After persistent hounding by your humble editor, Councillor Tom Jackson has responded with a thoughtful, detailed statement on his opposition to the planned bike lanes on Queensdale Ave, which Councillor Jackson moved to oppose after a public meeting to discuss the plan.
I may not agree with Councillor Jackson's reasoning, but I appreciate his willingness to explain his beliefs and provide opportunities for further discussion.
I asked Jackson if he believes that it's a Councillor's duty to interced with Council approved City-wide plans affecting their own ward - in this case, the Queensdale bike lane plan included in the council-approved Shifting Gears Cycling Master Plan.
He responded, "The answer for me is yes," noting, "the Council approved plans were 'subject to Ward Councillor's and Community and neighbourhood imput'."
At the public meeting held at Highview School near Queensdale, Jackson took a "straw vote" from the 40-odd people who attended - "including some cycling advocates from other parts of our City". He found that 17 were opposed to moving ahead on the bike lane and 12 were in favour.
Jackson believes the majority of his constituents "want the 'hard' infrastructure upgraded and modernized" and has concentrated his efforts on getting approval for the road reconstruction. The work will proceed this summer - excluding bike lanes.
Jackson noted that he does "not detect a clamouring from the broader community for 'commuter-type' bike lanes in our City." However, he does claim to support recreational bike lanes:
I have been a very strong supporter and advocate for expanding our "recreational" trail systems across our entire Community, including Ward 6 and pushing strongly for the construction of the "pedestrian/cycling bridge" over the "Linc" this summer, that hopefully will be completed by the Fall of this year.
Speaking more generally about increasing cycling across the city, Jackson expressed skepticism that a city-wide network of bike lanes would increase utility cycling.
Given our City's geography, from Flamborough to Stoney Creek and given our inclement weather, especially during winter times, I just do not see the number of "commuter" cylcists increasing with additional lanes being designed.
This argument, repeated often by opponents of a bike network, is simply not supported by the evidence. Cities with comparable geography and weather experience significant increases in cycling rates - with all the environmental, public health and economic benefits this entails - through building bike lane networks.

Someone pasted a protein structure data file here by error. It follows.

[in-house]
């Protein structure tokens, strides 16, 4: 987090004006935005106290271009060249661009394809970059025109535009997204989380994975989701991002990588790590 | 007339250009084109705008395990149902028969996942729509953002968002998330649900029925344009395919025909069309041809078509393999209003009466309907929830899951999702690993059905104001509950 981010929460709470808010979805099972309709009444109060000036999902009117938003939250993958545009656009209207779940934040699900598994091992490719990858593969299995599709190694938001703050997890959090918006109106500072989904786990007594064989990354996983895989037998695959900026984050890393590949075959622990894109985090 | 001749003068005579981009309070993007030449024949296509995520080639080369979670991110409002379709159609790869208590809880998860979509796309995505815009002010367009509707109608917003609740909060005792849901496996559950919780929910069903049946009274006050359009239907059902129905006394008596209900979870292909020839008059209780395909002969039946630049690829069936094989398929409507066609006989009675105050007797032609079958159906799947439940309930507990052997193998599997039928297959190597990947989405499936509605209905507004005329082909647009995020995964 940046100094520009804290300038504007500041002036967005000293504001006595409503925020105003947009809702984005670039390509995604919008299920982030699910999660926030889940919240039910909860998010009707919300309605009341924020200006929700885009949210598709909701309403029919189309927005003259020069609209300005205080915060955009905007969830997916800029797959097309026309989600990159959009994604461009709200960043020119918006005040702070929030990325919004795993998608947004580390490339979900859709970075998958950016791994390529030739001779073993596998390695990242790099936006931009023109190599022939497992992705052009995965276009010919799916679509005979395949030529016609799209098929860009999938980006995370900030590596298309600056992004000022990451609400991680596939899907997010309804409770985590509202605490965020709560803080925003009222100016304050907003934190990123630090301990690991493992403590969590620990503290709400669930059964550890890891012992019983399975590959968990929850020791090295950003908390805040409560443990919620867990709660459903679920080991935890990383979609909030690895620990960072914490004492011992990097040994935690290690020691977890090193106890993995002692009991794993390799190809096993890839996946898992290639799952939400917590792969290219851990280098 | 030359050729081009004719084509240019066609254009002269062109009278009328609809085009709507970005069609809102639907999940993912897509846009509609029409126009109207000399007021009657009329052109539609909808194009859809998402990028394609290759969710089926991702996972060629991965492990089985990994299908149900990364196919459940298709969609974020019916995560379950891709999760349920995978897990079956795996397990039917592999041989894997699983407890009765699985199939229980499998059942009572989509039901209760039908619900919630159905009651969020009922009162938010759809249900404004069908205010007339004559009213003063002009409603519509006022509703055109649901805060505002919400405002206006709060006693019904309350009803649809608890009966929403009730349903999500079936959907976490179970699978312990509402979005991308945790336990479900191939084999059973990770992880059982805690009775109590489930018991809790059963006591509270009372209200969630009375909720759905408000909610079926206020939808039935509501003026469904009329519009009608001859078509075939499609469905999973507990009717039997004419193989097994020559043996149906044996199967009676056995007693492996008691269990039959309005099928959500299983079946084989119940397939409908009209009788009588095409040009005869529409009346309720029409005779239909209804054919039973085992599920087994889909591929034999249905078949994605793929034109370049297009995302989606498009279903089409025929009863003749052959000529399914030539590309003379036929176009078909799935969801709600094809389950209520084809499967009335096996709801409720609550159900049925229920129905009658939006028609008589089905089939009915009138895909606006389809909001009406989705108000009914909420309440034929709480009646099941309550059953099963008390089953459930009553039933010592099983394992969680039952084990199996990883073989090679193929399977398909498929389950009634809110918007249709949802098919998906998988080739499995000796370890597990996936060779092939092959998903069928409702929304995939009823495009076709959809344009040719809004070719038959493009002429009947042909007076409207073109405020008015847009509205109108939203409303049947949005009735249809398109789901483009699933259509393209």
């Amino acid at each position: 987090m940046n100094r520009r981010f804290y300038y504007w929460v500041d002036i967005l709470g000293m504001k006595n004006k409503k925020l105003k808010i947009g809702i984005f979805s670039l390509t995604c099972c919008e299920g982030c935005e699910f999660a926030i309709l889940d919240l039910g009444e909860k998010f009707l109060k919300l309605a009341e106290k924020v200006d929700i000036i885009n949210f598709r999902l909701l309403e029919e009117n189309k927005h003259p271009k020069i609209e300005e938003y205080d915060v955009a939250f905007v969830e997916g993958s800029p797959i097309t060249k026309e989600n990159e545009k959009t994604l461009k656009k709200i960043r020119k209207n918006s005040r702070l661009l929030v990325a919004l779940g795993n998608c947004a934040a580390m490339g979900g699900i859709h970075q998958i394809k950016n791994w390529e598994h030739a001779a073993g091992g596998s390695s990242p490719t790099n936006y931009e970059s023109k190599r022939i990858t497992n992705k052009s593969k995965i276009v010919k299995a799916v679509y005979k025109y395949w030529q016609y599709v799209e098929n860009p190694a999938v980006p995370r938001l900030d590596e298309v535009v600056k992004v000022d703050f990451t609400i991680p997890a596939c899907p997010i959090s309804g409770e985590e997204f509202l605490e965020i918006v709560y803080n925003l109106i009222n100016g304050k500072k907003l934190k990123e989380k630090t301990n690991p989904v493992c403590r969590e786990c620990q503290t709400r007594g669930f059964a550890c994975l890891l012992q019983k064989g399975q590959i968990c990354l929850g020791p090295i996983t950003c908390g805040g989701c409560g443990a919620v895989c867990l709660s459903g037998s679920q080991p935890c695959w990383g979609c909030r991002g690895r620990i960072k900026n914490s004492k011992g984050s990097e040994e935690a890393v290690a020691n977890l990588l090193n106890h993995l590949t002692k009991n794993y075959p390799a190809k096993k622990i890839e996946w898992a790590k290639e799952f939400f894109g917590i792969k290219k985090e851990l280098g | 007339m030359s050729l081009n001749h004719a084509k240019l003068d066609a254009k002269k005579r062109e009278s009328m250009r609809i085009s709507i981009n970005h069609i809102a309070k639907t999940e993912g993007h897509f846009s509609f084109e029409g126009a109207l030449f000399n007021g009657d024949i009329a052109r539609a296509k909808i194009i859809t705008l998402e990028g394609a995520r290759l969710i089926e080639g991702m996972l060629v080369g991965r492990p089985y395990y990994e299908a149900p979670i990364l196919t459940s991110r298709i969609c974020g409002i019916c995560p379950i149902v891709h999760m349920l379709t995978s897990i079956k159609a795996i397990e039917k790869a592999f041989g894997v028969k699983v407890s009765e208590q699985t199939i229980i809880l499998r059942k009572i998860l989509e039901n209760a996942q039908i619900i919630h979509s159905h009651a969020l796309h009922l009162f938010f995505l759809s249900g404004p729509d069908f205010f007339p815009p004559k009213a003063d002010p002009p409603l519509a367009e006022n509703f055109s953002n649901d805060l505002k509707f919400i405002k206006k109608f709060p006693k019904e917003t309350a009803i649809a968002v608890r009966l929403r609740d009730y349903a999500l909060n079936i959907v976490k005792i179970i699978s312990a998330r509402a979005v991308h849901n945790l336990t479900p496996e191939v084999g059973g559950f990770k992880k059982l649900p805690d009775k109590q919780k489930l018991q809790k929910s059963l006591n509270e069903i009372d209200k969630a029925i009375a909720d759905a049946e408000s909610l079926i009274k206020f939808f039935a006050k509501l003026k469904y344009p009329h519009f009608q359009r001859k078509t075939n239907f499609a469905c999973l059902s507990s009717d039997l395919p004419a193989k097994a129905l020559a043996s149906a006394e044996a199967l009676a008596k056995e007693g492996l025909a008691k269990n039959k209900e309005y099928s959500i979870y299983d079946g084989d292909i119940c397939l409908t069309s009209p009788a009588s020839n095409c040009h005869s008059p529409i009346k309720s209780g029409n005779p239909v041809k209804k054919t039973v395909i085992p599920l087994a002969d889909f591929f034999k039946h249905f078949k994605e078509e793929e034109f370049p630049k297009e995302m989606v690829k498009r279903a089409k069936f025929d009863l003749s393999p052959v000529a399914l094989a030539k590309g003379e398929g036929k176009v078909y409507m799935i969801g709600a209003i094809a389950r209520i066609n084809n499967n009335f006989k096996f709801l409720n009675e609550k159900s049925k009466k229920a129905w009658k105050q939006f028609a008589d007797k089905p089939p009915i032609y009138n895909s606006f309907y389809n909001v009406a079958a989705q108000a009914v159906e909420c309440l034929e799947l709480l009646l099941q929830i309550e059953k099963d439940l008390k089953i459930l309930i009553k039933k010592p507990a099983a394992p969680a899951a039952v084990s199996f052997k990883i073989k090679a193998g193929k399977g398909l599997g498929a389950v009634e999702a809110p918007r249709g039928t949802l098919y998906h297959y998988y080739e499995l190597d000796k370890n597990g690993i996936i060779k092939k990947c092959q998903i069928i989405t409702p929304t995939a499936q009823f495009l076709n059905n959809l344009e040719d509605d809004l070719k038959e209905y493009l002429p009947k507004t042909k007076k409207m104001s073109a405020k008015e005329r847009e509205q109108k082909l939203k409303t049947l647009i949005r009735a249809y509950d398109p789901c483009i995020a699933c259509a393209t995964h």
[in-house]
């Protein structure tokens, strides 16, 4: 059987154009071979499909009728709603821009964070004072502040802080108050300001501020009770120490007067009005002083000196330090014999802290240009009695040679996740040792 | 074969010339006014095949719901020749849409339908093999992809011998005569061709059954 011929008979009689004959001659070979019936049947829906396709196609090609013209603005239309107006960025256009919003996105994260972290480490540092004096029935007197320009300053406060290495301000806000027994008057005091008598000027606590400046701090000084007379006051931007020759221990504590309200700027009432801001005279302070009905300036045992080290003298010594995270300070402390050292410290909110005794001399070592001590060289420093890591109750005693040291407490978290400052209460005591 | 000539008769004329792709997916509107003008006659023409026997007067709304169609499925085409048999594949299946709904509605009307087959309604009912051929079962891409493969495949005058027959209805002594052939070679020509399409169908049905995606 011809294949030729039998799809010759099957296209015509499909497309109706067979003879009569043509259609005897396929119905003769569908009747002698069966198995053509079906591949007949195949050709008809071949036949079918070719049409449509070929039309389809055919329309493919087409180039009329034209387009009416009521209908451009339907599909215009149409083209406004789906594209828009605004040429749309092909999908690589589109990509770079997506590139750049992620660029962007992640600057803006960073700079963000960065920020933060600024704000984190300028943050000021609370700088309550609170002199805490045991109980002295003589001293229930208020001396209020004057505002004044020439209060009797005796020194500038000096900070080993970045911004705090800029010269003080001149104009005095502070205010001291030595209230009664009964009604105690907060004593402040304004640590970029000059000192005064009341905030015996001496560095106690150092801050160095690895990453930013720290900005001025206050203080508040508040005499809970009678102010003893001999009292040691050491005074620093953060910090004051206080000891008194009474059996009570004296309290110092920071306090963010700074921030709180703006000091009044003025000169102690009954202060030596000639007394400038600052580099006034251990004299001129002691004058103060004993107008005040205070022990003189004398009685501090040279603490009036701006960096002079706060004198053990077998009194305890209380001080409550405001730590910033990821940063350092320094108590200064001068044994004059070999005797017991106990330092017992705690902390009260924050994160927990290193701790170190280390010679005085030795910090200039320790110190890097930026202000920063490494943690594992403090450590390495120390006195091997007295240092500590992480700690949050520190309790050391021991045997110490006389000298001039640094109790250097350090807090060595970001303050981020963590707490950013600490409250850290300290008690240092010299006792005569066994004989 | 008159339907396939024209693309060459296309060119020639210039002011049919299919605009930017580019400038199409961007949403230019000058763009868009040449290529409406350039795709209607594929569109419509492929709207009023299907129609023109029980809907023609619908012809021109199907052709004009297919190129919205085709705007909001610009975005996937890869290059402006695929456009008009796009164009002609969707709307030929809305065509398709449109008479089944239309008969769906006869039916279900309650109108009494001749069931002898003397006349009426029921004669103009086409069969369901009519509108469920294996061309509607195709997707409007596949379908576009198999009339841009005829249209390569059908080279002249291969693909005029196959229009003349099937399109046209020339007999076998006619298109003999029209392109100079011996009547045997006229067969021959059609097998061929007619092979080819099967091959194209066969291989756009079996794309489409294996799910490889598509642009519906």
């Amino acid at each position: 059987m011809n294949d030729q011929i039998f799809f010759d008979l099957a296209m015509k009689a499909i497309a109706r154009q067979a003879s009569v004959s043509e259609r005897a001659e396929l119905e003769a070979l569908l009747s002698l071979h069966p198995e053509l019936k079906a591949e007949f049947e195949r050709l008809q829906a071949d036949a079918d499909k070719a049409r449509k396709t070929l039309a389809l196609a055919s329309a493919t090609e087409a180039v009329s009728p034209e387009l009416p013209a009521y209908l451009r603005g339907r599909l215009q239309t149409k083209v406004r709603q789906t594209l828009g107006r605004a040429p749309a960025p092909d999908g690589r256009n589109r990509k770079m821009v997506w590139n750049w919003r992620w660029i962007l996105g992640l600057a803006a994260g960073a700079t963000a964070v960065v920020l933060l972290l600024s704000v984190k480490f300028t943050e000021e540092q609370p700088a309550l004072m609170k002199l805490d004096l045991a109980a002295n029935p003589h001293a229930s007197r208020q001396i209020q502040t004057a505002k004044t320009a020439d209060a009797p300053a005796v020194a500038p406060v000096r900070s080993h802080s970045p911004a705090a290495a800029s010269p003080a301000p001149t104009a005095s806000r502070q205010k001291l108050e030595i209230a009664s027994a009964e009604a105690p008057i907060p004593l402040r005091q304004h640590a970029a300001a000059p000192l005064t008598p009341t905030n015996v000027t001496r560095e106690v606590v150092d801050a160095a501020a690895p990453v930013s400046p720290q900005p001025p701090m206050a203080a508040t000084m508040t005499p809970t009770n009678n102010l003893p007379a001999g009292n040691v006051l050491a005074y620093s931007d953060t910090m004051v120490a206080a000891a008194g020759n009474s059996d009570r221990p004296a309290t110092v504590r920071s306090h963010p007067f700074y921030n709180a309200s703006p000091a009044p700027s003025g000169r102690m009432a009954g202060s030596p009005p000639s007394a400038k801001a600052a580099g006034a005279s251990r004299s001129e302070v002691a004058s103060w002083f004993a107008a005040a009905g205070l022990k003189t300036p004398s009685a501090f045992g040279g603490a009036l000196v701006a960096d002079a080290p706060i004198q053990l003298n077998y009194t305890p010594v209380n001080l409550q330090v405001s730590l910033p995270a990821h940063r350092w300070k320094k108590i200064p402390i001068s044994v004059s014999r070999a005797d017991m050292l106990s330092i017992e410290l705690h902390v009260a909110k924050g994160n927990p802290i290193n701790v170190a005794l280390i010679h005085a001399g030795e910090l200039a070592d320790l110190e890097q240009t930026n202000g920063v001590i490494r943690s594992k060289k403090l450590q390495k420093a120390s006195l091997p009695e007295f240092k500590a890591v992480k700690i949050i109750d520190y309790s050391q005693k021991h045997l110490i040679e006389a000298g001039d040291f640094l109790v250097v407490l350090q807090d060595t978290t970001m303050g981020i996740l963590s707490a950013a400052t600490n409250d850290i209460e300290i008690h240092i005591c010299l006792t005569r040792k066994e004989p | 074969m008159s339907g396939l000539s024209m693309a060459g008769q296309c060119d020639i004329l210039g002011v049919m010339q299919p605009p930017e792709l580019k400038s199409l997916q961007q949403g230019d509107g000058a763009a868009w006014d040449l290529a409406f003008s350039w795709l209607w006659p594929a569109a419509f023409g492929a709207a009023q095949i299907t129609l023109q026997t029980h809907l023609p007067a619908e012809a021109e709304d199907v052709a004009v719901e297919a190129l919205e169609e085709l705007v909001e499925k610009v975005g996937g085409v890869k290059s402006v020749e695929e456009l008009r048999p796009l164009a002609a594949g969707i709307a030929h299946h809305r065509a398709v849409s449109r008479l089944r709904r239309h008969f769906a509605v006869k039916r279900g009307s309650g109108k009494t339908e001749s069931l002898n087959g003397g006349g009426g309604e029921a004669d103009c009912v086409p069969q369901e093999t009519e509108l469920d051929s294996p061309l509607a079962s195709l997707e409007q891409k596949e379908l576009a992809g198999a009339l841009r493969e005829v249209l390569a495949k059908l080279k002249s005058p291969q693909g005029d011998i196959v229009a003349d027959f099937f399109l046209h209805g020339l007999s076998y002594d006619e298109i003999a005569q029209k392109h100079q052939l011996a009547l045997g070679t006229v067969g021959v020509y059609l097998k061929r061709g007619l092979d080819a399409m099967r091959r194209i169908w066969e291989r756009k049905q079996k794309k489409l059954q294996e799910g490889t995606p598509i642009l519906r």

In fact, every city that sets out to build a network of bike lanes faces the same opposition - that bike lanes might work somewhere else but not here.
It's frankly discouraging to hear a city councillor with so many years of experience in office expressing empirically-discredited assumptions about an important transportation infrastructure project that staff and council have already approved.
Jackson also suggested that installing the bike lanes would require moving the fire hydrants across the street.
in order to install bike lanes (or markings) as they were referred to by staff, there would be a loss of some parking along the north side of Queensdale AND there would be extra costs to relocating fire hydrants from one side of Queensdale to the other side to accommodate the bike markings.
Last month I contacted Daryl Bender, the city's manager for alternative transportation, to ask about this issue. He responded:
The hydrants would not have to be relocated to accommodate the planned Queensdale cycling facility.
Bender added that moving the hydrants across the street would add about three or four more parking spots, but that a city-conducted parking study found there were more than enough spots to accommodate peak parking demand without the need to move the hydrants.
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